owen.e.cook at gmail.com
Tue Jun 22 21:05:46 IST 2010
This is not an either/or issue, however. You can accept the principle
of tota Cornicitas AND try, as Nicholas does, to use words the way
native Cornish speakers did. (Now if we started following around Ray's
sons and Gwenno Saunders and the other handful of native speakers of
the revival, recording how they use vocabulary, that would be another
good kind of attestation -- but their numbers are small, and everybody
else is a second language user, whose linguistic choices are fallible,
to say the least.)
To recommend, for example, that we use 'rom' for everyday purposes,
but 'stevel' in place-names and perhaps in poetry (as when rhyme and
metre militate in its favour) is not to throw either word out of the
lexicon. It's to use them more nearly as native Cornish speakers did.
English works the same. Is isle not an English word? But would you
ever say that New Caledonia is one of the larger isles in the Pacific?
Of course not -- you would say islands. Isle of Man, yes; Robben Isle,
I teach English as a Second Language in Turkey, and I can tell you
that students often just fixate on the oddest word, decide that it's
their favourite, and use it in the most outlandish of ways. (One
student of mine declared that he was a fan of Jennifer Lopez, said she
was quite attractive, and then mentioned that she was a "mixed-breed".
"You wouldn't use that word," I told him, wincing. "Hmm," he answers;
"half-caste?") Conversely, when I (and my students) discover that
Turkish and English share a word that's substantially the same (kebab,
naïve, nuance, hajj, sociology, etc), it's invariably greeted with a
frisson of relief. One less item to memorize.
The Tregear Homilies, for example, have heaps of English loanwords.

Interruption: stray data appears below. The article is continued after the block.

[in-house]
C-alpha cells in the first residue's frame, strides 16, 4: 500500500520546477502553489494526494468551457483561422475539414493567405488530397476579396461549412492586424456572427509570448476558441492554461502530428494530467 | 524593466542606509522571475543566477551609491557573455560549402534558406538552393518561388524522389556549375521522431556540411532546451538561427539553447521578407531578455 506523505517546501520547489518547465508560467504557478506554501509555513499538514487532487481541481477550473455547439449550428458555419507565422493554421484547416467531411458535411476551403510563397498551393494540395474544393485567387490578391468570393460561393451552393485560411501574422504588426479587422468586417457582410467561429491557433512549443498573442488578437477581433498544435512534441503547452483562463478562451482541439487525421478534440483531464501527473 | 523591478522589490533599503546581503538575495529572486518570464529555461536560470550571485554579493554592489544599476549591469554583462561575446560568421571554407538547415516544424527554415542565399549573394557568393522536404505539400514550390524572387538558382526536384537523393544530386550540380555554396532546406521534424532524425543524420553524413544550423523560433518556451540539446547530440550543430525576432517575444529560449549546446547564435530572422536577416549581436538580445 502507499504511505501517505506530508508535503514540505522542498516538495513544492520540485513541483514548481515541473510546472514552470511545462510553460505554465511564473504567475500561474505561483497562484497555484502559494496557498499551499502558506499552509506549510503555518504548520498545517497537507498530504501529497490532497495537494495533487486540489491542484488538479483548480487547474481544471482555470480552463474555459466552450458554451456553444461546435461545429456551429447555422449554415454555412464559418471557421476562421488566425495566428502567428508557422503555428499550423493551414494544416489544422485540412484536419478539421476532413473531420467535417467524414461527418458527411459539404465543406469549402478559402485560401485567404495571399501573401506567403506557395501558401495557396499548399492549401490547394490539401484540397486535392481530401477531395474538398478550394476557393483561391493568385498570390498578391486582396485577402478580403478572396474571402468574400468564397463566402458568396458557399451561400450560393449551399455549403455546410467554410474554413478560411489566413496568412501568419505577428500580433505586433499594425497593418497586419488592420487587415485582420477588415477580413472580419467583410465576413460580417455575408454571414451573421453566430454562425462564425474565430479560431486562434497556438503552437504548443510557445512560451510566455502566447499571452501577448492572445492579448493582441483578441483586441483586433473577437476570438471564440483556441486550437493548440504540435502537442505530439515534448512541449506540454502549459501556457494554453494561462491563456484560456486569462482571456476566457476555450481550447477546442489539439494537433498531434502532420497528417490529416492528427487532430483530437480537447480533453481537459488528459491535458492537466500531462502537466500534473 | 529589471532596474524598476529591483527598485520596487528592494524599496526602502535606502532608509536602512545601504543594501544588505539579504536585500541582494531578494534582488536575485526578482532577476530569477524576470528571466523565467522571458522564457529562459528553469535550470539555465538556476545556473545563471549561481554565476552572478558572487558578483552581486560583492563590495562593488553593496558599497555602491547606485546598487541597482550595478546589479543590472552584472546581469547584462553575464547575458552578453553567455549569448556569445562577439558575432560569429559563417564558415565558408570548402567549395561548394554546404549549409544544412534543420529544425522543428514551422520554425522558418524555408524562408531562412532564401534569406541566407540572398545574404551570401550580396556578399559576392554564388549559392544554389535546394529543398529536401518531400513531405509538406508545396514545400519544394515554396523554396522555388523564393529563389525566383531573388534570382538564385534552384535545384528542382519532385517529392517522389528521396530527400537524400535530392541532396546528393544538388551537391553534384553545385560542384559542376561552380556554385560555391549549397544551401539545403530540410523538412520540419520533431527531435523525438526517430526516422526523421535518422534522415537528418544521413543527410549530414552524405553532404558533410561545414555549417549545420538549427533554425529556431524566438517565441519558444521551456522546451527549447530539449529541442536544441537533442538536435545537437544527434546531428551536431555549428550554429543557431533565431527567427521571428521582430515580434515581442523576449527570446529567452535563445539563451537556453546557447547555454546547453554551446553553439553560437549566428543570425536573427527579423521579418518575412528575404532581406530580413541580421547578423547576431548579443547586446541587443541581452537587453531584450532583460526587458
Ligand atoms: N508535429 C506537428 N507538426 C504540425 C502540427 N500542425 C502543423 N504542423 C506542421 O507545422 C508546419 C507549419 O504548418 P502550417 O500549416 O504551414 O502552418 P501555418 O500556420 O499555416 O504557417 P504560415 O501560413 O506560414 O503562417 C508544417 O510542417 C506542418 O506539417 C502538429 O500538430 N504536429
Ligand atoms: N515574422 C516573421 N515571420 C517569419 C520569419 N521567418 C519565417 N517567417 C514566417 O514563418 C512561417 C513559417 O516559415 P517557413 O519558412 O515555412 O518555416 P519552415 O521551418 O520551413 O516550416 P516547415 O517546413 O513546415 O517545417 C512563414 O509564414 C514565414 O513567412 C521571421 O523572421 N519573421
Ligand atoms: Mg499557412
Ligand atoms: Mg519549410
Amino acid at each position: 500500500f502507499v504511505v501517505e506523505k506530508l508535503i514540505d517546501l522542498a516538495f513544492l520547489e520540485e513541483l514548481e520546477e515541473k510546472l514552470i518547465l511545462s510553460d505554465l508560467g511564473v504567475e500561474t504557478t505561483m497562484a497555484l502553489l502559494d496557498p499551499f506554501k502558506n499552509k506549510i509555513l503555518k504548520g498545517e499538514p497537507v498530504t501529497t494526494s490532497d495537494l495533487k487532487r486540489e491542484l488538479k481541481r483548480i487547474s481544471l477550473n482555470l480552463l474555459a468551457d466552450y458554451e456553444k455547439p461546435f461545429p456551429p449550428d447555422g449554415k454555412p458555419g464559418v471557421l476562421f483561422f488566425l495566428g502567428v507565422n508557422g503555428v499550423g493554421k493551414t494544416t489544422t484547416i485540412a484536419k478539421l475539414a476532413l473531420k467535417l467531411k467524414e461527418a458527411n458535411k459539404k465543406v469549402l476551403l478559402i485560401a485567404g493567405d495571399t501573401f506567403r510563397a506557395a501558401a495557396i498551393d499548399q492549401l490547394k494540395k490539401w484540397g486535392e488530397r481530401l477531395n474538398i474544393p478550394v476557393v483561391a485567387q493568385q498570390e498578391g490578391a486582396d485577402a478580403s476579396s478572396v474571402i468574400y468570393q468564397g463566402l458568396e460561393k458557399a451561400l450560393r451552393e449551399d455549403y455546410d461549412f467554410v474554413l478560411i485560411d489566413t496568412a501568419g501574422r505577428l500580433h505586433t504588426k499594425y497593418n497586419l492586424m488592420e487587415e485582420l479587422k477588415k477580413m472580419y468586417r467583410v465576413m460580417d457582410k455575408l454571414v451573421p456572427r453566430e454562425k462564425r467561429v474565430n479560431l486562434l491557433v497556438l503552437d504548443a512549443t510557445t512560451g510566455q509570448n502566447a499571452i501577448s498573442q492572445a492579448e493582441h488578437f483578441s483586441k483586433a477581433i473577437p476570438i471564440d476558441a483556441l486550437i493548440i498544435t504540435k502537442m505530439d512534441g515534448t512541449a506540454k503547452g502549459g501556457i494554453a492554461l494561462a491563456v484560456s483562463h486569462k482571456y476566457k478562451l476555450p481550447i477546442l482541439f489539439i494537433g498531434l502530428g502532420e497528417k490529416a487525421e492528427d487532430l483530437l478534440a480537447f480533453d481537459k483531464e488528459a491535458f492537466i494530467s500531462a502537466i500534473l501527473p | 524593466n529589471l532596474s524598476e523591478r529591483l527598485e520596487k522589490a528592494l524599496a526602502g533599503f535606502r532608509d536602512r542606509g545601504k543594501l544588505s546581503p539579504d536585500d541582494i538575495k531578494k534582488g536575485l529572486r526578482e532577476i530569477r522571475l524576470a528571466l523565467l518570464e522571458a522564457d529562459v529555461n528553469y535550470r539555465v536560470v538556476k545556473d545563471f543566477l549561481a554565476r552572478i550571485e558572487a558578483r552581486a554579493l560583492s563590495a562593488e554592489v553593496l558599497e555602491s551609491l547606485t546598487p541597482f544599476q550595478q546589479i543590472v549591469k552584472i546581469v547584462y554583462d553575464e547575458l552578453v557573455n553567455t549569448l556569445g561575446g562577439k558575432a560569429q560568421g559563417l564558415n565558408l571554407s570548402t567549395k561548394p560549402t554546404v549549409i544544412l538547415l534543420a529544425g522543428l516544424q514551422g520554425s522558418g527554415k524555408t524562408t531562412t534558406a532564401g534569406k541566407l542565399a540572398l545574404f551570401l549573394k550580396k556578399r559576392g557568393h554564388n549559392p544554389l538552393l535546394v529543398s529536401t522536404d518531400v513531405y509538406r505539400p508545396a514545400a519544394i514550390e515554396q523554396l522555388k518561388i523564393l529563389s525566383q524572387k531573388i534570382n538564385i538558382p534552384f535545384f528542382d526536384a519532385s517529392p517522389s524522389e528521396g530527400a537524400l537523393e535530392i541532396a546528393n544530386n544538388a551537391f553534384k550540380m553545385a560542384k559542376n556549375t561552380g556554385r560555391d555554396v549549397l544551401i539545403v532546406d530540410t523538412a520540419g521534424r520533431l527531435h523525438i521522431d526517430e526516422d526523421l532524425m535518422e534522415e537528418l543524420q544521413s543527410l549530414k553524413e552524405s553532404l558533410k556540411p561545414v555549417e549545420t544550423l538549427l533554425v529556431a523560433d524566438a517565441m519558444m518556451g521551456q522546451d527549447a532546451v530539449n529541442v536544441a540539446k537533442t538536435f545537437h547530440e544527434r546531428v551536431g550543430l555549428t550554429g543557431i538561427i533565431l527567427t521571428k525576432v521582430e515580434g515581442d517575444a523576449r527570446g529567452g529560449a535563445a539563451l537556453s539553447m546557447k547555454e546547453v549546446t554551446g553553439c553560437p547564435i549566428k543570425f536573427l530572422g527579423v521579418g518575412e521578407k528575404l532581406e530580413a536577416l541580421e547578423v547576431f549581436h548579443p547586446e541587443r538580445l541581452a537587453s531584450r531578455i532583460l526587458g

But the grammar is purely Cornish. They reflect authentic Cornish
prose. And if you take the texts as a whole, they are still
incomprehensible to English monoglots. If they're not good Cornish,
what are they?
On 22/06/2010, ewan wilson <butlerdunnit at ntlworld.com> wrote:
> It's interesting to see the thinking behind your adoption of 'tota
> Cornicitus' especially from someone very favourable to LC which I had
> assumed'd be more skewed towards borrowings which by their nature are more
> likely to be Late ( though not necessarily so!)
> As Jennifer said here some time back, if the language has incorporated both
> Celtic and borrowed lexical items why not use both? I agree 'stevel' is a
> good word not to thrown over lightly!
> On the pronunciation of '-ow' I've been following the UC stipulations. Are
> these now totally discredited?
> The plural -au suffix in Welsh is pronounced differently in North Welsh,
> more as an 'a' sound than the South 'eye' if I recall my old Welsh
> lecturer's ideas ( he was South Wales) I've heard South Waleans say North
> Welsh sounds like it's being pronounced with a Liverpudlean accent!!
> Vowels must be the worst things to master, the beggars!
> ----- Original Message ----- From: "Craig Weatherhill"
> <craig at agantavas.org>
> To: <spellyans at kernowek.net>
> Sent: Tuesday, June 22, 2010 6:56 PM
> Subject: [Spellyans] vocabulary
> > I'm concerned over one or two views that have been expressed re.
> vocabulary. On one hand I'm hearing support for tota Cornicitas, and on
> the other, I'm hearing that a word only attested in OCV and not in the
> MC/Tudor texts shouldn't be used (stevel being an example that immediately
> springs to mind; use rom instead is the advice). I don't agree with this.
> Here's an example to illustrate why I think this way.
> > Dyek (SWF: diek), 'lazy' occurs on OCV as 'dioc', and not in MC at all.
> Until the 80s, when Dick Gendall was the first to look at Late Cornish in
> depth, it was being assumed that the word didn't survive into MC. In fact,
> it must have survived into Late Cornish because it turns up in dialect as
> 'jack'. So, if the word made it to Late Cornish and dialect, it follows
> that it must have existed in MC. We just don't have a text that features
> it and, let's face it, we only have a fraction of the texts that must once
> have existed. Attestation in MC texts supports the use of a word; absence
> from what survives of the MC texts is not a reason for rejection. It only
> tells us that the word isn't found in those few texts; not that it didn't
> > For me, tota Cornicitas is essential.
> > I'm afraid that some words being put forward will never find use with me.
> I don't see the point of 'valy' for "valley", when so many Cornish words
> for different types of valley already exist. Nor am I minded to reject
> lyw/liw (or however we're spelling it) in favour of 'color'. I want to
> write Cornish. I already know English.
> > --
> > Craig
> > _______________________________________________
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